Services for Elders and Their Families
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The Nursing Home Decision: Tips for making the ‘right’ decision.

Entering a Nursing Home can be a difficult decision for everyone concerned. Let’s face it, no one really looks forward to moving into a Nursing Facility. In all my years working, I don’t think I have ever heard anyone say, “Oh goody, I finally get to go to an Old Age Home!” However, there are circumstances that warrant a move to so that an elder can get the care and support that they need, both physically and emotionally. Planning can make both the move and the transition, easier for the elder and the family.

Confront your own feelings.
The Caregiver can experience many feelings when making a decision to move an elder. The caregiver may feel that they are letting the elder down or deserting someone that they should be able to care for themselves. Thus, it is important to not make promises that may be impossible to keep. It is not wise to promise anyone that you would never place them in a Nursing Home. If you ever find yourself in this situation, simply promise the elder that you will do whatever is best for them.

Placement Assistance from the hospital.
Sometimes it is easier for the Caregiver to move an elder into a nursing home from a hospital stay. There are a variety of support services available in this situation, that are not otherwise accessible when making the move from the community. If the elder is in a hospital setting, your most valuable resource is the hospital social worker or case manager.

When patients are in the hospital, they are assigned a Case Manager for appropriate discharge planning. It is important for family members to meet with the Case Manager as earlier as possible. You may want to call a family conference and ask the Case Manager to meet with the elder, Caregivers, and interested family members to discuss all possible options. If nursing home placement is decided upon, the Caregivers may need to time to consult an attorney, complete paperwork, and check out various facilities.

Making the or later?
Some families have the opportunity, due to family and community support, to postpone the decision process for a time. When choosing an appropriate time for moving, and if a progressive disease such as Alzheimer’s Disease is the diagnosis, there are two options. The first is choosing not to move the elder into a skilled nursing facility until the last minute. The delay allows the elder to enjoy familiar surroundings, spend more time with family, and perhaps take care of personal business, until they are no longer able.

The second option encourages the elder to move into a facility while they still are able to be active and have their cognitive faculties. Moving into a facility early can be beneficial in several ways. First, the staff and employees who work with the elder, both formally and informally, will learn the elder and their eccentricities, while the elder still has the ability. In addition, the elder will be able to experience more fully, the facility, activities, fellow residents, and get to know employees and caregivers, while they are able. Whatever you decide, choose a facility that is easily accessible to the family members that are most involved.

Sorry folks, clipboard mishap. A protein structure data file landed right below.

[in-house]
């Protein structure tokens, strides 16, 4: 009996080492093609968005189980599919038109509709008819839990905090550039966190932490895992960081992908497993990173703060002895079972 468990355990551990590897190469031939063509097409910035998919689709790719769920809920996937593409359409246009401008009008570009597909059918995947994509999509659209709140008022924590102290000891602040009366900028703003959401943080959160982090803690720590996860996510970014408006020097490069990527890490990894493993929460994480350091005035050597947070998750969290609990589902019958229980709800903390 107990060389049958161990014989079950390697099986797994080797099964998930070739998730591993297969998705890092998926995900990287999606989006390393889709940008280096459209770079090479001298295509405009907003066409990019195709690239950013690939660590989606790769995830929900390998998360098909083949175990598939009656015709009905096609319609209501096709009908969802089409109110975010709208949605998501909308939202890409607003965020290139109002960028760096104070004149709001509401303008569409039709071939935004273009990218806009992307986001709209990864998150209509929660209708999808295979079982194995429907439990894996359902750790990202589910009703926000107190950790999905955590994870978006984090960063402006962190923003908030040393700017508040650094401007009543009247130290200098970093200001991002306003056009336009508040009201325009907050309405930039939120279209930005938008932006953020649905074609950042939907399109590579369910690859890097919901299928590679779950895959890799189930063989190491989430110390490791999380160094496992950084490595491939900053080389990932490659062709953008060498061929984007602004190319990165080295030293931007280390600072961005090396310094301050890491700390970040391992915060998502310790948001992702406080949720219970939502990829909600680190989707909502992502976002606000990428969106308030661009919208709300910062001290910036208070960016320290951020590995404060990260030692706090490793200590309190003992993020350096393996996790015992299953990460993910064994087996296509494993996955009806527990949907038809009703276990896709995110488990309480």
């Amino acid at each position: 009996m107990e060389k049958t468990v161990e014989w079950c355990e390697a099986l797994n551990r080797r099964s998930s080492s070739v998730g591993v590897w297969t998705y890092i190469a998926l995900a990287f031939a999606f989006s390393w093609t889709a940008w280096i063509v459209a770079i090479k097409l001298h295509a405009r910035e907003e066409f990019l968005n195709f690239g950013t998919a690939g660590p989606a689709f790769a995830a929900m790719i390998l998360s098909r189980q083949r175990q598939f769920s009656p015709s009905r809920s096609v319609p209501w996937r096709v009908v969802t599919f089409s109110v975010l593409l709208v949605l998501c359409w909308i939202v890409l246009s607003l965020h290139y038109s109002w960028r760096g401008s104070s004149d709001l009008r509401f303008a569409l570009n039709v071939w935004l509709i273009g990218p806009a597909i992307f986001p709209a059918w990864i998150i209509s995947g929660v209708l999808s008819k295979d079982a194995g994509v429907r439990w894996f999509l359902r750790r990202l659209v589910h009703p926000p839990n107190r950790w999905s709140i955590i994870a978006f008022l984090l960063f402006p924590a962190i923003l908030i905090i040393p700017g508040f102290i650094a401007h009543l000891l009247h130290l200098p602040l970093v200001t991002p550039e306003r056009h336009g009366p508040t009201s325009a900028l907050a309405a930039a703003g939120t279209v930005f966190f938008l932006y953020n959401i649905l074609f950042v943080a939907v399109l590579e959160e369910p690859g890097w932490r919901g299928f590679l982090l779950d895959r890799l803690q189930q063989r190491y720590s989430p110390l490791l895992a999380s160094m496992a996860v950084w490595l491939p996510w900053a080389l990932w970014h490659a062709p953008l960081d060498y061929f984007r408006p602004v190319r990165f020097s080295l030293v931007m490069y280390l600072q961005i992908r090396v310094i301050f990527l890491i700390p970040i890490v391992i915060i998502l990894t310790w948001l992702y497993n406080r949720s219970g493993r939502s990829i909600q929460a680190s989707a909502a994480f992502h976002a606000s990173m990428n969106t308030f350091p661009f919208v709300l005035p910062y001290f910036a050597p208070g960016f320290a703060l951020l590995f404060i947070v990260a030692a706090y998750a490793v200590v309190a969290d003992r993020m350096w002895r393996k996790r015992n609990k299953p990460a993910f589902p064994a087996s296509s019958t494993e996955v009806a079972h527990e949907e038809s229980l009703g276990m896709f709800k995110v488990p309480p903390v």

Gather information.
The decision to place an elder is a difficult one -- and is even more difficult when it is unplanned and made in a hurry. It is important that the adult child feel comfortable with the decision. There are many tools that can help a Caregiver decide when the time is right for long term placement. It is important to have all of the available information; talk to the elders’ physician to gather prognosis and illness information. Talk with hospital social workers to gather their feedback about the elder, as well as insight about the various placement options.

Obtain information from other professionals working with your elder such as physical therapists, home nurses, and nursing assistants. If your place of employment has an ElderCare information and referral source and/or and Employee Assistance Program, now may be a good time to give them a call. They may be able to offer assistance in finding out what the various choices are, as well as offer counseling and support for you as an employee.

Stay involved in the care.
One of the things I like to tell Caregivers, is that the decision to place an elder in a Nursing Home is not an all or nothing decision. If an elder moves into a facility, family members can still assist the elder in many tasks including: personal care, bathing, feeding, and taking care of daily tasks. In fact, it is beneficial for the elder if the family continues to provide hands-on care. It allows the elder to feel connected to the Caregiver, and encourages continuity of care.

Accept what is.
Don’t expect from the elder what they cannot do. If your elder was never a joiner in group activities previously, they probably won’t start now. I sometimes hear caregivers say, “If only she would...she would be so happy”. One of the simplest things to do, yet somehow the most difficult, is to keep our expectations in check. Keep your expectations realistic.

Make your own choices.
There will always be those who will tell you what they think you should do. If all sources point to a particular decision, and you are not comfortable with it, then act on what your heart tells you. As was stated earlier, there are many tools that can help you decide, but the final decision must lie with you and your family members. In a nut shell; talk to many sources - pray about your choices - and then do what you think is right. If you follow this rule of thumb, you and your elder will stand a better chance at a successful placement, when the time is right.


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